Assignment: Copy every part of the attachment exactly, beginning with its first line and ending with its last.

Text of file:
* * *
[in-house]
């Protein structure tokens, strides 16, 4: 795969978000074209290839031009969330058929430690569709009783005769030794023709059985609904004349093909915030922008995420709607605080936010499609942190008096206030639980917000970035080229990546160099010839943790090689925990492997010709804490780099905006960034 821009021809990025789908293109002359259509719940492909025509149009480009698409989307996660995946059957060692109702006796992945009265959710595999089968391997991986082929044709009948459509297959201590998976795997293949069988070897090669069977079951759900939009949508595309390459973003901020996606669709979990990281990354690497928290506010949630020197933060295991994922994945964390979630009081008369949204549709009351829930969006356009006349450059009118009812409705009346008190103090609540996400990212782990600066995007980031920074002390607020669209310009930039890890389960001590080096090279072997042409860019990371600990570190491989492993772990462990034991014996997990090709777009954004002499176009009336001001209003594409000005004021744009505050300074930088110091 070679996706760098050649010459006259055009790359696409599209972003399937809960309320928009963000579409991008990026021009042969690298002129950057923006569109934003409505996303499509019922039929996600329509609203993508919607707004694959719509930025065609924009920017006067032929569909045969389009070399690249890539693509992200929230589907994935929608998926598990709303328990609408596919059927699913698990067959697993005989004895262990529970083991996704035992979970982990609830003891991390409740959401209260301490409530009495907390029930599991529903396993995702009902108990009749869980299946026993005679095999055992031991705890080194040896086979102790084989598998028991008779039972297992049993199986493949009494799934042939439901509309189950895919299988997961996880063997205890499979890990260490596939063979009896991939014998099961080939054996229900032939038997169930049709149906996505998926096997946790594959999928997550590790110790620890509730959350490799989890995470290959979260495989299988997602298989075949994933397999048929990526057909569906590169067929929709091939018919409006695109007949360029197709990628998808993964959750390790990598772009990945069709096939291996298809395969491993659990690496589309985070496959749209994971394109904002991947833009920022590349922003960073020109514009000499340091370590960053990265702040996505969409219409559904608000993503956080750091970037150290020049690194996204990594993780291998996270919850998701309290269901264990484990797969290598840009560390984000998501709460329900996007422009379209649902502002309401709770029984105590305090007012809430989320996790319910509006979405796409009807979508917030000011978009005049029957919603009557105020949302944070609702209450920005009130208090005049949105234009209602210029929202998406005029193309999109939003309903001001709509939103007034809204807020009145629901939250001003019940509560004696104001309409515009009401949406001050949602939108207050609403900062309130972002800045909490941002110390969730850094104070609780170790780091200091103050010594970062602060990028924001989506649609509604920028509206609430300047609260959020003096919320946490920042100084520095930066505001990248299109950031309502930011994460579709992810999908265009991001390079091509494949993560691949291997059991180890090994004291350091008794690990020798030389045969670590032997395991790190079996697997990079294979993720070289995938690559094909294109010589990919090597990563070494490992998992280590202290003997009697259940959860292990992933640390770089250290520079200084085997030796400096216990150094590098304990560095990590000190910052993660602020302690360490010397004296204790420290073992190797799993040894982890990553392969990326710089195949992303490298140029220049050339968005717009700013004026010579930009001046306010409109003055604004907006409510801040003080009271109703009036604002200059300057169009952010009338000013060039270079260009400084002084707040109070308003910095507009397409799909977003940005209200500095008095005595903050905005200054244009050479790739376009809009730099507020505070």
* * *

[in-house]
């Protein structure tokens, strides 16, 4: 795969978000074209290839031009969330058929430690569709009783005769030794023709059985609904004349093909915030922008995420709607605080936010499609942190008096206030639980917000970035080229990546160099010839943790090689925990492997010709804490780099905006960034 821009021809990025789908293109002359259509719940492909025509149009480009698409989307996660995946059957060692109702006796992945009265959710595999089968391997991986082929044709009948459509297959201590998976795997293949069988070897090669069977079951759900939009949508595309390459973003901020996606669709979990990281990354690497928290506010949630020197933060295991994922994945964390979630009081008369949204549709009351829930969006356009006349450059009118009812409705009346008190103090609540996400990212782990600066995007980031920074002390607020669209310009930039890890389960001590080096090279072997042409860019990371600990570190491989492993772990462990034991014996997990090709777009954004002499176009009336001001209003594409000005004021744009505050300074930088110091 070679996706760098050649010459006259055009790359696409599209972003399937809960309320928009963000579409991008990026021009042969690298002129950057923006569109934003409505996303499509019922039929996600329509609203993508919607707004694959719509930025065609924009920017006067032929569909045969389009070399690249890539693509992200929230589907994935929608998926598990709303328990609408596919059927699913698990067959697993005989004895262990529970083991996704035992979970982990609830003891991390409740959401209260301490409530009495907390029930599991529903396993995702009902108990009749869980299946026993005679095999055992031991705890080194040896086979102790084989598998028991008779039972297992049993199986493949009494799934042939439901509309189950895919299988997961996880063997205890499979890990260490596939063979009896991939014998099961080939054996229900032939038997169930049709149906996505998926096997946790594959999928997550590790110790620890509730959350490799989890995470290959979260495989299988997602298989075949994933397999048929990526057909569906590169067929929709091939018919409006695109007949360029197709990628998808993964959750390790990598772009990945069709096939291996298809395969491993659990690496589309985070496959749209994971394109904002991947833009920022590349922003960073020109514009000499340091370590960053990265702040996505969409219409559904608000993503956080750091970037150290020049690194996204990594993780291998996270919850998701309290269901264990484990797969290598840009560390984000998501709460329900996007422009379209649902502002309401709770029984105590305090007012809430989320996790319910509006979405796409009807979508917030000011978009005049029957919603009557105020949302944070609702209450920005009130208090005049949105234009209602210029929202998406005029193309999109939003309903001001709509939103007034809204807020009145629901939250001003019940509560004696104001309409515009009401949406001050949602939108207050609403900062309130972002800045909490941002110390969730850094104070609780170790780091200091103050010594970062602060990028924001989506649609509604920028509206609430300047609260959020003096919320946490920042100084520095930066505001990248299109950031309502930011994460579709992810999908265009991001390079091509494949993560691949291997059991180890090994004291350091008794690990020798030389045969670590032997395991790190079996697997990079294979993720070289995938690559094909294109010589990919090597990563070494490992998992280590202290003997009697259940959860292990992933640390770089250290520079200084085997030796400096216990150094590098304990560095990590000190910052993660602020302690360490010397004296204790420290073992190797799993040894982890990553392969990326710089195949992303490298140029220049050339968005717009700013004026010579930009001046306010409109003055604004907006409510801040003080009271109703009036604002200059300057169009952010009338000013060039270079260009400084002084707040109070308003910095507009397409799909977003940005209200500095008095005595903050905005200054244009050479790739376009809009730099507020505070």